Heels & Horsepower Magazine

10 Common Driving Mistakes South African Motorists Make

We all know that driving under the influence of drugs or alcohol is a big no-no and as such cannot be categorized as a mistake.

Drunk driving plays a huge factor in road fatalities annually but there are other causes of accidents and fender benders.  Here are just 10 of the most common bad driving practises which can be seen on our roads almost daily.

1. Speeding

Driving at a speed that is unsafe for the current road, weather and lighting conditions can make it difficult, if not impossible to control your vehicle effectively.  Bringing a speeding vehicle to a stop or trying to avoid an obstacle on the road can have fatal consequences as you may lose control completely.  Speed limits are designed to keep drivers safe and it is dangerous to exceed them. Regardless of your environment, aim to drive at a pace which allows you to safely manoeuver your vehicle through curves, down a hill or in the rain.

2. Unsafe Lane Changes

Executing a safe lane change involves quite a few essential steps such as checking your mirrors and blind spot, adjusting your speed, turning on your indicators, finding a safe gap then merging smoothly into the lane.  It is important to remember to look out for cyclists and bikers as these motorists are incredibly vulnerable in an accident.

3. Distracted Driving

Three things are critical for safe driving being: your hands on the wheel, your eyes on the road and your mind on the task at hand.  Driving distracted negates these essentials, putting all road users at risk.  Multi-tasking is not something motorists should attempt to do because of the ever changing environment of the road and general traffic.  Anything can and most likely will happen without notice and you need to be ready to react immediately – something you may not be able to do if you are texting, eating or your eyes are on the radio controls.

4. Not Maintaining A Safe Following Distance

Many motorists drive distracted resulting in their following the vehicle ahead of them too closely.  The best way to ensure you have a safe cushion of space between your car and the one ahead is to wait for the leading vehicle to pass a fixed point on the road, then start counting to three.  Should you pass the same point before reaching the count of three then you are most likely following too closely.  As a general rule of thumb always increase your following distance at night, when driving behind a truck, in bad weather or when driving behind a motorcycle or cyclist.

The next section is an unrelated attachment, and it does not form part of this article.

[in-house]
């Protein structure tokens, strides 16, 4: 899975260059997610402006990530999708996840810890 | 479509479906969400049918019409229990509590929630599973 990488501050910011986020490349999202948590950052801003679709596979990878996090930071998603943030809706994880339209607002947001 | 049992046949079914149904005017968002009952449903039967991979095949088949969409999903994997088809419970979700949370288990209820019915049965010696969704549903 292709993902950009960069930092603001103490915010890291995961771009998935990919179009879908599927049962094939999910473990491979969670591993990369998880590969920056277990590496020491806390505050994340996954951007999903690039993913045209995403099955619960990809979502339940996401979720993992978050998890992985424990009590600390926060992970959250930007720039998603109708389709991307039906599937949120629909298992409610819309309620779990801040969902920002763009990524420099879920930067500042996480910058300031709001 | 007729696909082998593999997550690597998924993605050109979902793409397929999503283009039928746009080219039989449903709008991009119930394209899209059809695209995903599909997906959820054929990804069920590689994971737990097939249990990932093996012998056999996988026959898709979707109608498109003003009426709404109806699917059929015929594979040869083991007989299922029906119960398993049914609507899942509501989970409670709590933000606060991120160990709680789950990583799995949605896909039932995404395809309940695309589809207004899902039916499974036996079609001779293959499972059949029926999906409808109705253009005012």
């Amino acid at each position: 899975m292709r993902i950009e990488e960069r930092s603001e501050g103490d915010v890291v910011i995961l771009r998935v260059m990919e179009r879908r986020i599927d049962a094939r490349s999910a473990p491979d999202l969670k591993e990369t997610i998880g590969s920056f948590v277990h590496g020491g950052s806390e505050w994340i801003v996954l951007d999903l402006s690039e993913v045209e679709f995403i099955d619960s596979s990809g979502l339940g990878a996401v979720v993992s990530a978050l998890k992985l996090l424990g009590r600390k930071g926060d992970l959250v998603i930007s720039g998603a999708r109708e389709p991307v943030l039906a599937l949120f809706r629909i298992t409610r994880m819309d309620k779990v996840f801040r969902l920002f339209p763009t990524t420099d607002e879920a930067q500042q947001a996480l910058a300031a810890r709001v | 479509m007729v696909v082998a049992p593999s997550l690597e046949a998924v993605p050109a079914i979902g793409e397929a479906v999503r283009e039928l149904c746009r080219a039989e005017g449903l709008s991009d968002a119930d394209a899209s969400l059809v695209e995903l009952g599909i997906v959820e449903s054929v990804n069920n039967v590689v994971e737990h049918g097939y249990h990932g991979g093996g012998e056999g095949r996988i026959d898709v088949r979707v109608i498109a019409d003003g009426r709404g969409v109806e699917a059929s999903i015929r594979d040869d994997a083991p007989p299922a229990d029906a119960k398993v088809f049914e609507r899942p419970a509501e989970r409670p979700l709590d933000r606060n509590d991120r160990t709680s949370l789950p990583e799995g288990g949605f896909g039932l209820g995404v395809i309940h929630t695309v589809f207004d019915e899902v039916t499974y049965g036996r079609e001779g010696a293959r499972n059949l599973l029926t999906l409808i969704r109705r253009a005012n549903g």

5. Driving Too Slowly

This may surprise a few but driving too slowly for the current traffic conditions can be dangerous.  Driving too slowly forces other drivers to either slow down or attempt to pass you and the more often cars pass each other, the greater the chances of there being a collision.

6. Failing To Read/Understand Road Signs

Road signs are there to give motorists information relating to the road or traffic conditions.  It is important not to ignore them as you could find yourself driving too fast into a curve or blasting through a stop sign.

7. Drifting Between Lanes

Failure to stay in your lane is a definite way of annoying other motorists or causing an accident.  In many instances drifting between lanes is due to driving distracted but can also be thanks to poorly marked roads or unskilled driving practises.  With the exception of changing lanes always aim to steer your vehicle within your chosen lane.

8. Driving An Unroadworthy Vehicle

Sadly, driving a less than mechanically sound vehicle is common practise on our roads which leads to avoidable road accidents.  Ranging from worn brakes, faulty indicators and tail lights, to cracked windscreens, dim headlights and damaged wiper blades, driving a vehicle which isn’t in tip-top condition puts you and other road users at risk.  When you think about it, the cost of changing certain car parts is far less than the cost of repairs to a car so it’s worth getting your vehicle regularly by a professional.

9. Poor Evasive Skills

Being attentive on the road is a highly underrated driving skill, but one which could save your life.  Should a toddler dash onto the road in front of you, or if a parcel falls off the truck in front you, you need to be ready to take evasive action.  Attentive driving includes being aware of your surroundings and knowing where the open spaces are that you can escape to.

10. Driving While Drowsy